01 Apr Tendering to Grow your Business – for SMEs
By Christine Brown, 1st April 2016
If you are looking to grow your business, bids and tenders can give you access to a wide range of opportunities and contracts you can’t quote for directly. So why don’t more people do it?
Finding the tender opportunities is the first hurdle. Many SMEs won’t have a dedicated Bid Manager, so it will fall to employees in other roles to fit it around their existing responsibilities. Often this means it is pushed to the end of the pile and often neglected as the employee’s main job function takes priority. Furthermore by the time they do look, they have missed the deadline to register their interest and when that happens a few times over it is all too easy for them to think ‘why bother’ looking in the first place.
But, assuming our brave warrior has overcome hurdle number one and registered interest for an opportunity, hurdle number two is perhaps the greatest threat to SMEs for the fear it invokes leaves many running for the hills, that fear is piles of paperwork. Tender documents can be intimidating, and you never know on registering if you are going to be facing a one-page simple questionnaire or a multi-document, multi-media exam on every aspect of your business, past, present and future. Plus a few scary looking legal documents to polish them off too.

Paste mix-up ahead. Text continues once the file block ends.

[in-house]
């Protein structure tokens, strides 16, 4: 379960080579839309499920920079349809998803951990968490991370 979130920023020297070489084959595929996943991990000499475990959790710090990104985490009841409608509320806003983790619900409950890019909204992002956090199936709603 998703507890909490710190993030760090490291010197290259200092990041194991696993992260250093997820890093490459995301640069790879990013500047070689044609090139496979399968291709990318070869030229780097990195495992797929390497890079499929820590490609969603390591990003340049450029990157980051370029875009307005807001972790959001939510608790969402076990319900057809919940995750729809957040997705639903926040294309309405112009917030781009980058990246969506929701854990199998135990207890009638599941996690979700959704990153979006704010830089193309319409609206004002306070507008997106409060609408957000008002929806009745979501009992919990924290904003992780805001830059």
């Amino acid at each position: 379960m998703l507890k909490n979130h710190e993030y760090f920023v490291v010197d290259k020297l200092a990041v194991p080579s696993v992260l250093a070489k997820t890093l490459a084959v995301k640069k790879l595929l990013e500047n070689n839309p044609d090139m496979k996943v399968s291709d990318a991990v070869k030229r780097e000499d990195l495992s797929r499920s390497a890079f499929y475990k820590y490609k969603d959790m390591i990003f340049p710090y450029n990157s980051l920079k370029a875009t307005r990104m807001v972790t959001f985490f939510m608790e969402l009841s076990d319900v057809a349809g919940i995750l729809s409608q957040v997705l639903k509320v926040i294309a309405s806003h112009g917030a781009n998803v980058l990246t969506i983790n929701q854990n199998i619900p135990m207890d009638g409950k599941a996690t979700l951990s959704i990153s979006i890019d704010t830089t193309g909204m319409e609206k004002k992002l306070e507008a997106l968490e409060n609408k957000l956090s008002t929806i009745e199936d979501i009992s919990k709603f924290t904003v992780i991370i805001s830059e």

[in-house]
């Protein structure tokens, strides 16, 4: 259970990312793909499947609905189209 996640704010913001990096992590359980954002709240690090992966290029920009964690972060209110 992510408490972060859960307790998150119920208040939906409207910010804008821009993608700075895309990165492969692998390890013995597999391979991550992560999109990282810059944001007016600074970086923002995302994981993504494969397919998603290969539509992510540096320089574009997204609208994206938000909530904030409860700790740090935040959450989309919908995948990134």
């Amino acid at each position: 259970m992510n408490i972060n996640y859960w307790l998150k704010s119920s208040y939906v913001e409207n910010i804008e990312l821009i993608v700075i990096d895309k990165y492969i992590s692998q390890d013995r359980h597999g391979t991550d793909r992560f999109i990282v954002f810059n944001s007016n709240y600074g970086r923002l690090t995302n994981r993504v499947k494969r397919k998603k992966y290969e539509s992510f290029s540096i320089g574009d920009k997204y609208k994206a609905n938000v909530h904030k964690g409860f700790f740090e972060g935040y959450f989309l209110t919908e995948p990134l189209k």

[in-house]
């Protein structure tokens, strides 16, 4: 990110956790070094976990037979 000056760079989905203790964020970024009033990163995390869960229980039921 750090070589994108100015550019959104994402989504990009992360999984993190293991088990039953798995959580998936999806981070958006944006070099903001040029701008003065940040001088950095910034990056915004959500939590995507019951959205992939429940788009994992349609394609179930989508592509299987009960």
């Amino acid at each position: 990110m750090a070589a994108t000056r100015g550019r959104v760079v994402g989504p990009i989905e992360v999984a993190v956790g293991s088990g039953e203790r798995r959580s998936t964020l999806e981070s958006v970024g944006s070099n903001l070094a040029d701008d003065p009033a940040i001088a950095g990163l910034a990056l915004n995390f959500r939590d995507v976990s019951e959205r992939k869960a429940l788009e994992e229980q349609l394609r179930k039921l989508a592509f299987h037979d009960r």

Key tips for successfully tendering as an SME:
- Start looking for opportunities on council websites local to you as they will view local business responses positively
- Qualify the opportunities, make sure you meet the minimum requirements for suppliers before spending weeks writing your response e.g. if it is a £5million tender, chances are they have specified somewhere in their documentation that only suppliers turning over four times that will be considered, so if you only turned over £20,000 last year it isn’t the one for you. Rules like that are usually pretty solid pass/fail so don’t waste your time, go back to the drawing board and find something you are more suited for to invest your time into.
- Start at the beginning. I don’t think I’ve ever seen a bid without some sort of instructions on how they want suppliers to respond. If you start to panic at the sight of all the different documents and it all becomes a big blur, start with those instructions list the actions you need to take and work through them methodically so you know you aren’t going to lose points by missing something they have asked for.
- If all else fails, get help! If you have tried but repeatedly failed at bids and tenders, getting outside resource to either